“South Carolina is too small for a republic, but too large for an insane asylum” AND too red and nutty to hold the first blue primary in 2024.
The former was pronounced in 1860 by James Petigru, South Carolina jurist and Attorney General, when his state became the first to secede and hasten commencement of the Civil War. The latter is our opinion, as we count the ways and macheté the straws erected to support President Biden’s foolish recommendation that South Carolina go first in 2024.
What exactly other than Jim Clyburn and the massive gratitude Biden owes him for stopping Biden’s 2020 primary free fall, does South Carolina possess that qualifies it? And though it need not, it will be said that it is looney to continue beginning the “primaries” in Iowa and New Hampshire, so unrepresentative of the Democratic Party’s present, recent past and foreseeable future.
On the negative and nutty side, South Carolina’s most important Antebellum figure was John C. Calhoun – the most ardent and effective defender of slavery and de juré state sedition. Calhoun was the true architect of the war – though he didn’t live to see the fruits of his life’s work, dying in 1850. After Calhoun’s death, his spirit and influence lived on in South Carolina Representative Preston Brooks, who in 1856 brutally caned Senator Charles Sumner on the Senate floor because Sumner had given a speech criticizing slavery and its congressional defenders. Post-war it lived on in South Carolina’s Black Code, one of the two worst legislative measures enacted to perpetuate the economic and social subjugation of black people. It continued in the 20th Century, headlined by the racist Dixiecrat third party and presidential campaign of 1948, headed by South Carolina Governor and later eternal U.S. Senator Strom Thurmond – who served in the upper house 48 years – performed the Guinness record filibuster against the 1957 civil rights bill and retired in his 101st year.
And in this century, it was vintage South Carolinian for U.S. Representative Joe Wilson to scream “you lie” at President Obama as he addressed Congress in 2009 about the proposed Affordable Care Act.
Today, though there is fierce competition to be the vilest, most dangerous and most hypocritical Republican Senator – in the era of Ted Cruz, Josh Hawley and Tom Cotton – South Carolina’s Lindsey Graham gets the nod. He cinched the victory with his interstate effort to get Georgia’s election officials to nullify the will of the people and with his tearful support for Herschel Walker on Sean Hannity’s TV show.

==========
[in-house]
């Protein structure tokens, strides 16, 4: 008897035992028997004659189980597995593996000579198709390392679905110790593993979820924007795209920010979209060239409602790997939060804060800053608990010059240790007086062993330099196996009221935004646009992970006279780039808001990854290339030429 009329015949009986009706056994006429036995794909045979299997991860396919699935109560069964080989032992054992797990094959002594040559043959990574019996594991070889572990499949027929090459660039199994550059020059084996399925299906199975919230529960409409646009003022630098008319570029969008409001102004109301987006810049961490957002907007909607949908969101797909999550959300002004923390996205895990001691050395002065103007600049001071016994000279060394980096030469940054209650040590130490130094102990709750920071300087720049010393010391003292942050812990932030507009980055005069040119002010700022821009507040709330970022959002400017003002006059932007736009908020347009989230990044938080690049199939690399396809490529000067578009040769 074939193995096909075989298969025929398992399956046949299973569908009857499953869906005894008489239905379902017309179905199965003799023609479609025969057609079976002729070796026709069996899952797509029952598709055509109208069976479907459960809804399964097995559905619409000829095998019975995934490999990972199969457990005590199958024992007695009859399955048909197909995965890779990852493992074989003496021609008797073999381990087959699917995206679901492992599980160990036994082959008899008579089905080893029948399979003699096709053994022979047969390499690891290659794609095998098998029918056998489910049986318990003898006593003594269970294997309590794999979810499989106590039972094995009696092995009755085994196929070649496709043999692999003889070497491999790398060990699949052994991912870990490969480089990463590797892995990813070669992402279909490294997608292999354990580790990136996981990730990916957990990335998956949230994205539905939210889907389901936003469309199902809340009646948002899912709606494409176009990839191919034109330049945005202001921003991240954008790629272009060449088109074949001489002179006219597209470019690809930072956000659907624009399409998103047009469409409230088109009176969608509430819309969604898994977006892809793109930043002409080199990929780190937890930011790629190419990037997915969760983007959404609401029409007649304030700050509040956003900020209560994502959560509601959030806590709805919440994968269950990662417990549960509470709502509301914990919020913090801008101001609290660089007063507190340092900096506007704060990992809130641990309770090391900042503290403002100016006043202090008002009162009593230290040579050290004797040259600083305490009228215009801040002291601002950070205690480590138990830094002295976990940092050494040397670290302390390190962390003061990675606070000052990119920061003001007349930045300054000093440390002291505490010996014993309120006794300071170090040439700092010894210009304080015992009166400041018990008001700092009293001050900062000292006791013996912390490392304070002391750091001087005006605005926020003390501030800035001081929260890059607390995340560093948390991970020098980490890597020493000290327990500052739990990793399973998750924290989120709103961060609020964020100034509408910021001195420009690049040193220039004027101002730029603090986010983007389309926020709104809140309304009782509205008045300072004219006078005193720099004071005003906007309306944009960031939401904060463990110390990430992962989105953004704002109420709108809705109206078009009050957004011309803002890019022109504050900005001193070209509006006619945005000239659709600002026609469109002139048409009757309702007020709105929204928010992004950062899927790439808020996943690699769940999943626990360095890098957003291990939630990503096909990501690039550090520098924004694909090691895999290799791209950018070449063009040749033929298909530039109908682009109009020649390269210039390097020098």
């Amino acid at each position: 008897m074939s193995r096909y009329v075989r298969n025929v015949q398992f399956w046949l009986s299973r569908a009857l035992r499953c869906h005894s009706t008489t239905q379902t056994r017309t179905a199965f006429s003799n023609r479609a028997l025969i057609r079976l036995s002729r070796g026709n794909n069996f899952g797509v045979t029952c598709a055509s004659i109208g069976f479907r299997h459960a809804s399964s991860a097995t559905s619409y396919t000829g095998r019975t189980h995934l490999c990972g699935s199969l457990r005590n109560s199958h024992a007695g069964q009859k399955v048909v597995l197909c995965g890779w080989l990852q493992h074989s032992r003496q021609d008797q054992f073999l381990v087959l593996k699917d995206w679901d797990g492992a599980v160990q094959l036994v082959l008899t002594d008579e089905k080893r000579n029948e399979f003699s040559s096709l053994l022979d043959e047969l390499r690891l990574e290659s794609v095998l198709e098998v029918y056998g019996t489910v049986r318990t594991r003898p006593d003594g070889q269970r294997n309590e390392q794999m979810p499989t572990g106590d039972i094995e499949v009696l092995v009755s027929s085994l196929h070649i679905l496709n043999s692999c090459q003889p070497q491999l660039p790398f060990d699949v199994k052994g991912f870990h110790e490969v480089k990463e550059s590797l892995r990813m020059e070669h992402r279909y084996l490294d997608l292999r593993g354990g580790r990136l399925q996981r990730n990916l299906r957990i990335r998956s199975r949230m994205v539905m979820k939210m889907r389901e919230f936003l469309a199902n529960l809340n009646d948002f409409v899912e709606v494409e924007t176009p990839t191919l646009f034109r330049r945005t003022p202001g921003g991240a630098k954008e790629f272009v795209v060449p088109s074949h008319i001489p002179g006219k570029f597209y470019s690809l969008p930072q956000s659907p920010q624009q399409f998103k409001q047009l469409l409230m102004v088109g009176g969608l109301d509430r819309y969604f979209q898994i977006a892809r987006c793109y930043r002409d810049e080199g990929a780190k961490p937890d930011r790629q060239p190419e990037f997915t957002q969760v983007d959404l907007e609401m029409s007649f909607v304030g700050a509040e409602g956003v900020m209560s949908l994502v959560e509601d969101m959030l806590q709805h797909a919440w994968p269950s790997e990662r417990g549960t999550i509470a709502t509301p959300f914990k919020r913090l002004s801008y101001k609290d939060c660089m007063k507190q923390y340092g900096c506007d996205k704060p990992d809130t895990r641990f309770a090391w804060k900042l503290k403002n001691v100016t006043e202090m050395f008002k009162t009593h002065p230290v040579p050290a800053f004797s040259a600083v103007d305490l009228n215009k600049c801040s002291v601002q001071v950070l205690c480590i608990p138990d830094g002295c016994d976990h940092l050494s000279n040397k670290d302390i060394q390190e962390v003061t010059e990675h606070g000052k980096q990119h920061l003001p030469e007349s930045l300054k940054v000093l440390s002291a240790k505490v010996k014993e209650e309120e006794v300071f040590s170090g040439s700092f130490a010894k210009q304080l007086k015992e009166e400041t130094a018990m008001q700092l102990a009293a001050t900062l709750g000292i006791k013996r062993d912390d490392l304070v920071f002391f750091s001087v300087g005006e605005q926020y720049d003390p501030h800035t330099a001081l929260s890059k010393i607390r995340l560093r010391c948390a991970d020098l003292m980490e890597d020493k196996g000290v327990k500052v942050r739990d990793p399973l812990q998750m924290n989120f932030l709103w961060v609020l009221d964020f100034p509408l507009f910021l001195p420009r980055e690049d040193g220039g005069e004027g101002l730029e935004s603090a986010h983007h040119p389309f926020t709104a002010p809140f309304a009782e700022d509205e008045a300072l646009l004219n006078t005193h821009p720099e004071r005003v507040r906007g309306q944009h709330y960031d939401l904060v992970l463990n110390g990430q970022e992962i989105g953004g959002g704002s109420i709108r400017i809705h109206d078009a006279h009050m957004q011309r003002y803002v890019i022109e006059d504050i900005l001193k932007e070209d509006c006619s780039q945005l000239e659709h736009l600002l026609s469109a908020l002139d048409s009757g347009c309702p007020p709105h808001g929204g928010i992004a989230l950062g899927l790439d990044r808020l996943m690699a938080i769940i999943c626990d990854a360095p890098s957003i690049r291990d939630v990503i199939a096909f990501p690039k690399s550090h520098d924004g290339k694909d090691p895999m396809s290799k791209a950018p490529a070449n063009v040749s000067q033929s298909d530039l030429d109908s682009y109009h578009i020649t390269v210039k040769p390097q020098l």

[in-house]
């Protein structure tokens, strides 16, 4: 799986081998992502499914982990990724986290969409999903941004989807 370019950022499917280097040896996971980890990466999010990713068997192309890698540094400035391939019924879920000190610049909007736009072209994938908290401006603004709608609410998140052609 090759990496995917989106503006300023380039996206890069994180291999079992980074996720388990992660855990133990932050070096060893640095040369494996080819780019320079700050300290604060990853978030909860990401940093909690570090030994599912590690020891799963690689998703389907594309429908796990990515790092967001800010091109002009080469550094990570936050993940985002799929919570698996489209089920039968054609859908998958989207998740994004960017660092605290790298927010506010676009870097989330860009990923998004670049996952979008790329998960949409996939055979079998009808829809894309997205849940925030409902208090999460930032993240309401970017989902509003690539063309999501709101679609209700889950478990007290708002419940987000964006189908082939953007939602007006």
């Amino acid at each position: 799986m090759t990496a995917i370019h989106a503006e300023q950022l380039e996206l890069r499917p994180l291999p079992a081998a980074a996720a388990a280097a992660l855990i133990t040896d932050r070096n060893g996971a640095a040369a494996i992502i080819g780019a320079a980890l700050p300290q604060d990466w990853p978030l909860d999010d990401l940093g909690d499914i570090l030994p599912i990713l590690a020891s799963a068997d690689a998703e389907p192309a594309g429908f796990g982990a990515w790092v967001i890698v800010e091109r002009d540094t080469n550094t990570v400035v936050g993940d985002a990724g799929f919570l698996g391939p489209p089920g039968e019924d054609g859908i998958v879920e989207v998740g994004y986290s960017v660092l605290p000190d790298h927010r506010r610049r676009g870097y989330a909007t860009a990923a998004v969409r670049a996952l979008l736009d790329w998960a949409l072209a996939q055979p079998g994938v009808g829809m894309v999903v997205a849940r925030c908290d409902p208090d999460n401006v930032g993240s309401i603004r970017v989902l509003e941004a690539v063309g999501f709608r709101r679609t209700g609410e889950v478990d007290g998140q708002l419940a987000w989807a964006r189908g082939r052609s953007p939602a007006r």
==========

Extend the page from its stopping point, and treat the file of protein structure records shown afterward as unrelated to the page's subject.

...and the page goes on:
We now move to the positive side, involving real attributes that warrant a state going first, and agreeing that it should be a southern state, aiding the Democratic Party’s attempt to regain competitiveness if not control in the South. Giving the first primary to a state with a large Black population is also a good idea, given the importance of Black support for Democratic candidates – though hardly a reward for this last cycle, when Black (and Hispanic) voters stayed home. 2022 voter turnout was roughly 80% of 2020 turnout for white voters but roughly 50% for Black and Hispanic voters.
South Carolina has neither the greatest number nor percentage of Black population among Southern States. It ranks only 8th in Black population in the south and only 5th by percentage. And in the states ahead of South Carolina in those metrics, the leading states have far more than South Carolina’s trace element of high elective officials. South Carolina has a big one, Clyburn, but just one, and he is 82 years old and just relinquished his leadership position in the House. Interested readers can discover by themselves all the high elected Democratic officials in Virginia, North Carolina and even in the Texas and Florida hearts of darkness. But let’s focus on the state that obviously should/must go first. One that is not only “on my mind” but yours as well: Georgia: the red state that delivered Senate control to the Democrats twice in two years – with that crucial goal clearly on the line. Georgia, that elected its first African-American and Jewish Senators the same day. Georgia, that defeated Trump by those 11,780 votes and has Republican electeds who protected that Biden victory against threats and intimidation from a President and his co-conspiring seditionists. A state which had one of the most successful voter registration campaigns in American history, led by Stacey Abrams. And though, as noted, there should be several other states before South Carolina in the contest for who goes first, in any calm and rational assessment of Peach v. Palmetto; Georgia wins. And it’s not close.